National climate action intentions are becoming concrete under the Paris Agreement
Known as nationally determined contributions (NDCs), they set out publicly what each country plans to do as part of the Paris Agreement to contribute to the international effort to secure a sustainable future for all by keeping the global temperature rise since pre-industrial times well below two degrees Celsius, with a preference to limit it to 1.5 degrees.
The NDCs showcase countries’ climate policies and actions to reduce emissions and adapt to climate change across many sectors, for example such as decarbonising energy supply through shifts to renewable energy, energy efficiency improvements, better land management, urban planning and transport.
The launch of the registry heralds a key step towards implementing the Paris Agreement that has now been signed by 177 Parties under the UNFCCC (176 countries plus the European Union, which is counted as a Party).
“The Paris Agreement marked the start of a new era in international climate change cooperation,” said UNFCCC Executive Secretary Christiana Figueres. “The launch of the interim public registry for NDCs underpins the collective trust and goodwill that led to the historic agreement and is a new milestone on the road to its implementation.”
The new interim registry for NDCs is the principal instrument to formally record action taken by countries under the Agreement. It is a fully transparent channel of communication where anyone can browse and search for information on what countries are doing to tackle climate change.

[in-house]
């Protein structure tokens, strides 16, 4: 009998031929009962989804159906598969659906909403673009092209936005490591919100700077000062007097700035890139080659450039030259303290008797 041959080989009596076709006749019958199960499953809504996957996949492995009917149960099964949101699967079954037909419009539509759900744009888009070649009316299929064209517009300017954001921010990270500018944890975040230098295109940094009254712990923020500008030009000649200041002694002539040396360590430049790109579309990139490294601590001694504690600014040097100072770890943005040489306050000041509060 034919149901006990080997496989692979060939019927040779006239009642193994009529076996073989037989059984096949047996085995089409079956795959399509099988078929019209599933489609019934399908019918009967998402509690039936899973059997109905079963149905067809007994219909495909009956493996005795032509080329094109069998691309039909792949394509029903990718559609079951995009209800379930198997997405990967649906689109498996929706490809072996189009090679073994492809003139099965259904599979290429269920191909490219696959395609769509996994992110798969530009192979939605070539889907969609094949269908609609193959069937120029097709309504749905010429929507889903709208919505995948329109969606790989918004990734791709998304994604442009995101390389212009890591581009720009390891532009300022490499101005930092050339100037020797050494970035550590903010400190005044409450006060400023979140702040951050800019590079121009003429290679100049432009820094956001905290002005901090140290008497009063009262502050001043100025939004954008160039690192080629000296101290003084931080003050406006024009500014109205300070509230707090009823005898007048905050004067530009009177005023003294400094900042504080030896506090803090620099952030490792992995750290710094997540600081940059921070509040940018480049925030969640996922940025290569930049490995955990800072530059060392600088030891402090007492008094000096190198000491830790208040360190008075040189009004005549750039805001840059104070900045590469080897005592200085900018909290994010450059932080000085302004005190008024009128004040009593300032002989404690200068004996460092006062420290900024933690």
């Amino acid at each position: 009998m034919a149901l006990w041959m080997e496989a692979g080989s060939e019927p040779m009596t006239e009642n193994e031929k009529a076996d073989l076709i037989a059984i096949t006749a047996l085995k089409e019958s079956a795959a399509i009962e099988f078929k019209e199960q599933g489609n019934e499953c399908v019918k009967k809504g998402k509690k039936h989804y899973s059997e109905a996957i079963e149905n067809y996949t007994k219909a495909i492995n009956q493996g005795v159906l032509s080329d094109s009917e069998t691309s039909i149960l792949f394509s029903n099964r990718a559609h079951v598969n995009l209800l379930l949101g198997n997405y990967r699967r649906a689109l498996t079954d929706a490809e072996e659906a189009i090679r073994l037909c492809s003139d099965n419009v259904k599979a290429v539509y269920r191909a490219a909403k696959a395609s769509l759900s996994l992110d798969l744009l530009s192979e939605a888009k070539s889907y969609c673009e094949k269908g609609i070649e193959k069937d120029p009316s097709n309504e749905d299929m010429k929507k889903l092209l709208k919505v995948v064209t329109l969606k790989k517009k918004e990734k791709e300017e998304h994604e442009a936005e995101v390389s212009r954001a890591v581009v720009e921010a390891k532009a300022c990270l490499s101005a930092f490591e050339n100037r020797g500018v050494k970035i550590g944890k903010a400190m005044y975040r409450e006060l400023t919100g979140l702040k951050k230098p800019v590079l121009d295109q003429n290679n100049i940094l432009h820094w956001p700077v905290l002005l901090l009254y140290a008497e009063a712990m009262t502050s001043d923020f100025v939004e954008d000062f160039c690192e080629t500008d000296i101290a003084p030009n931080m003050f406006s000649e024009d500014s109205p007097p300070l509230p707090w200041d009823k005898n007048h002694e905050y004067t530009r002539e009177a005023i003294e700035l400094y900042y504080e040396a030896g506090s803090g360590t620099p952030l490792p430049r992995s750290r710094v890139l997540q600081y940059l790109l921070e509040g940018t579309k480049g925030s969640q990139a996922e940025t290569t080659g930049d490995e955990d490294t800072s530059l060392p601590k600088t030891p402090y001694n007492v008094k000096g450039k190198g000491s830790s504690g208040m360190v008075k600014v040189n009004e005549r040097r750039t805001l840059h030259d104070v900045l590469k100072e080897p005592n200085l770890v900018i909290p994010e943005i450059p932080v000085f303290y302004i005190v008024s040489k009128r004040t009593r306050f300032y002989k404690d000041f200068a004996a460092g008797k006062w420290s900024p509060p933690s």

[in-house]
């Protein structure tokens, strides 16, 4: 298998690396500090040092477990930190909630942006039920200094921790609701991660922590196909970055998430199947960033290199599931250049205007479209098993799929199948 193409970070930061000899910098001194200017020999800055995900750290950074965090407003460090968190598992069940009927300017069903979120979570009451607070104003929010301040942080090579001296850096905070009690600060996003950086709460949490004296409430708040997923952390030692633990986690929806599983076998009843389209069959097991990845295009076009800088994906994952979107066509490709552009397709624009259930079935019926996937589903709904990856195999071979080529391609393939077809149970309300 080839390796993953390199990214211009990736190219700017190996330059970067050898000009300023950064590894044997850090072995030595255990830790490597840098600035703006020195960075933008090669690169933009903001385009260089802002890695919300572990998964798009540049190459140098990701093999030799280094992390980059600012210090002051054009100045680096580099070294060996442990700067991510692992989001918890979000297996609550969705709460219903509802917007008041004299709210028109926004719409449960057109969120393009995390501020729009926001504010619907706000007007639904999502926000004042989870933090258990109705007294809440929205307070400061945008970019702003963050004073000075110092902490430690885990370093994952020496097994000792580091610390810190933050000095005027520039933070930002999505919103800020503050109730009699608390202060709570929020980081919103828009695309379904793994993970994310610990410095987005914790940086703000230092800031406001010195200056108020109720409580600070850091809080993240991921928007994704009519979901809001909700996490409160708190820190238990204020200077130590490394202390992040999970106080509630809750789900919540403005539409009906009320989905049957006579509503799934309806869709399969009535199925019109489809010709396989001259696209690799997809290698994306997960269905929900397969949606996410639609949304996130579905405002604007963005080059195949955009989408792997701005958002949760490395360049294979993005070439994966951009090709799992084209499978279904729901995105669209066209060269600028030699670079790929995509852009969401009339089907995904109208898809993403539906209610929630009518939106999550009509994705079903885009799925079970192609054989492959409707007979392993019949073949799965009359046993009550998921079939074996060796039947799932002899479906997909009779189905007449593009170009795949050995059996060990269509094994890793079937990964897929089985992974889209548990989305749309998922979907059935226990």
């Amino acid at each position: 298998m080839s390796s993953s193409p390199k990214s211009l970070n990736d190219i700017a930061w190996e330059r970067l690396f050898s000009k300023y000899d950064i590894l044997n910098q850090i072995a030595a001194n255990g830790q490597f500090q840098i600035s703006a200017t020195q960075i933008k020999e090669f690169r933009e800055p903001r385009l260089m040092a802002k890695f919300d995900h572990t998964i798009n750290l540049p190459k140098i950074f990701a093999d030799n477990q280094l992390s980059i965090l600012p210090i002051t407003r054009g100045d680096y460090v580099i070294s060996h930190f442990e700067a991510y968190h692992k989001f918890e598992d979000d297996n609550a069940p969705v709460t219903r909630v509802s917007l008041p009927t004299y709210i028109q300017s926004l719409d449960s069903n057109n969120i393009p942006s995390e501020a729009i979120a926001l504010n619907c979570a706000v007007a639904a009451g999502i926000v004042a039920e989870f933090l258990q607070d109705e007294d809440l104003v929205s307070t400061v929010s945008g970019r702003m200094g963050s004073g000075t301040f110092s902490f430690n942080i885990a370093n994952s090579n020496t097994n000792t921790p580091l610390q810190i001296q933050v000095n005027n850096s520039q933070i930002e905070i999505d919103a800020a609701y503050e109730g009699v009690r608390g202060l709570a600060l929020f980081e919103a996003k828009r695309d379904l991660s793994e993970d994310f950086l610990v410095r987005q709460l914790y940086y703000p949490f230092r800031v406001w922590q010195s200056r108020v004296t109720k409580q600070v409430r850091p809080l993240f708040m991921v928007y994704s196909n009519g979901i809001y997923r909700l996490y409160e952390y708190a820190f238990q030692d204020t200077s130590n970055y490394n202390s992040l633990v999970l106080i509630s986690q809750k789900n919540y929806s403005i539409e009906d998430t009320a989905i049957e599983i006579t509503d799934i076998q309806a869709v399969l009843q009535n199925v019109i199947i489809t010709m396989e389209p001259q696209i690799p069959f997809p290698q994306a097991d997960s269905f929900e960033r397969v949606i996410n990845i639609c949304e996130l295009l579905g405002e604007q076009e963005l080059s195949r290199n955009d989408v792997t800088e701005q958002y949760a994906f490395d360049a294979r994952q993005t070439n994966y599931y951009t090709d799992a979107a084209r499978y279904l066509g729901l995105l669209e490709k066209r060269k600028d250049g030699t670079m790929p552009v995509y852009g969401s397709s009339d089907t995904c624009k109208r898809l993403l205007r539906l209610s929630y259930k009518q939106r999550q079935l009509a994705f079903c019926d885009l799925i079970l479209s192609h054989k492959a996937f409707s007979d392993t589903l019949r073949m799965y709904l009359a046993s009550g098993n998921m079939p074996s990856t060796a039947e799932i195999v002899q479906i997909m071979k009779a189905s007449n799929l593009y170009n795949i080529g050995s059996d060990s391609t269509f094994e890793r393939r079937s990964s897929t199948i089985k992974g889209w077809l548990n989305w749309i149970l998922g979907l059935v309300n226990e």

Ahead of Paris, as part of the negotiating process, countries had submitted their climate action plans based on their national circumstances and interests, which were called “intended nationally determined contributions”, or INDCs. The Paris Agreement included a change in legal status of these climate action plans, turning what were intentions, or INDCs, into concrete plans for action known as NDCs.
If an INDC has been submitted by a Party under the UNFCCC – and there are now 189 INDCs already submitted – and that Party ratifies the Agreement, then that INDC will be considered their first NDC, unless the Party decides otherwise. Parties can also make changes to a communicated INDC by submitting a new NDC. Countries have also been invited to communicate their first NDC before their instrument of ratification of the Agreement has been submitted.
The Paris Agreement establishes the principle that future national plans will be no less ambitious than existing ones. National contributions are expected to be made more ambitious over time as climate finance and other forms of multilateral cooperation spurred by the Agreement become mobilised.
The interim public registry will be presented at a side event taking place on 18 May during the Bonn session, where countries will have the opportunity to provide feedback on the registry’s design and features.